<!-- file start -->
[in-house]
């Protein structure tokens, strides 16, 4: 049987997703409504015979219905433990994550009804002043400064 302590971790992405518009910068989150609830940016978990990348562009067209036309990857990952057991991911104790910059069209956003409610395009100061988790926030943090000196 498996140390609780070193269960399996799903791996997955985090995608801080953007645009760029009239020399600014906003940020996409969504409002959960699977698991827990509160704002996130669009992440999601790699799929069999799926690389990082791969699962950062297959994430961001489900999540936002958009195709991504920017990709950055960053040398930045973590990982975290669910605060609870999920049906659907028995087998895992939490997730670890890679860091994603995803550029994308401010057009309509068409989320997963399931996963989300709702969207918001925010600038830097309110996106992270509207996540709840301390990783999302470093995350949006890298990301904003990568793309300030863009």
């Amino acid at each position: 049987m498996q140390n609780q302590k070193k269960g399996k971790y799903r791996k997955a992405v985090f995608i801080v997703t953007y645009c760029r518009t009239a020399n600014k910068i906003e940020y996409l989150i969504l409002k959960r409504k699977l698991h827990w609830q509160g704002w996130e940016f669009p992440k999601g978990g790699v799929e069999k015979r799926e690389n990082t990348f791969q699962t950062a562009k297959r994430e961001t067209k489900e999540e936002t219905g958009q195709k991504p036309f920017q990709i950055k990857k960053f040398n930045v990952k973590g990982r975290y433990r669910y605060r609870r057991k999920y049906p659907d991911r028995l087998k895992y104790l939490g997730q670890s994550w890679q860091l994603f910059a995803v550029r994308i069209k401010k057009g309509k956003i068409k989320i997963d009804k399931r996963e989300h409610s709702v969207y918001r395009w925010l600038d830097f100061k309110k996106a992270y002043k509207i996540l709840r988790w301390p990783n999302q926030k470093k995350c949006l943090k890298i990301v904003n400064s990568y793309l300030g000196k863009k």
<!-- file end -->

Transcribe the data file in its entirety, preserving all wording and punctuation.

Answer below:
[in-house]
């Protein structure tokens, strides 16, 4: 049987997703409504015979219905433990994550009804002043400064 302590971790992405518009910068989150609830940016978990990348562009067209036309990857990952057991991911104790910059069209956003409610395009100061988790926030943090000196 498996140390609780070193269960399996799903791996997955985090995608801080953007645009760029009239020399600014906003940020996409969504409002959960699977698991827990509160704002996130669009992440999601790699799929069999799926690389990082791969699962950062297959994430961001489900999540936002958009195709991504920017990709950055960053040398930045973590990982975290669910605060609870999920049906659907028995087998895992939490997730670890890679860091994603995803550029994308401010057009309509068409989320997963399931996963989300709702969207918001925010600038830097309110996106992270509207996540709840301390990783999302470093995350949006890298990301904003990568793309300030863009």
């Amino acid at each position: 049987m498996q140390n609780q302590k070193k269960g399996k971790y799903r791996k997955a992405v985090f995608i801080v997703t953007y645009c760029r518009t009239a020399n600014k910068i906003e940020y996409l989150i969504l409002k959960r409504k699977l698991h827990w609830q509160g704002w996130e940016f669009p992440k999601g978990g790699v799929e069999k015979r799926e690389n990082t990348f791969q699962t950062a562009k297959r994430e961001t067209k489900e999540e936002t219905g958009q195709k991504p036309f920017q990709i950055k990857k960053f040398n930045v990952k973590g990982r975290y433990r669910y605060r609870r057991k999920y049906p659907d991911r028995l087998k895992y104790l939490g997730q670890s994550w890679q860091l994603f910059a995803v550029r994308i069209k401010k057009g309509k956003i068409k989320i997963d009804k399931r996963e989300h409610s709702v969207y918001r395009w925010l600038d830097f100061k309110k996106a992270y002043k509207i996540l709840r988790w301390p990783n999302q926030k470093k995350c949006l943090k890298i990301v904003n400064s990568y793309l300030g000196k863009k």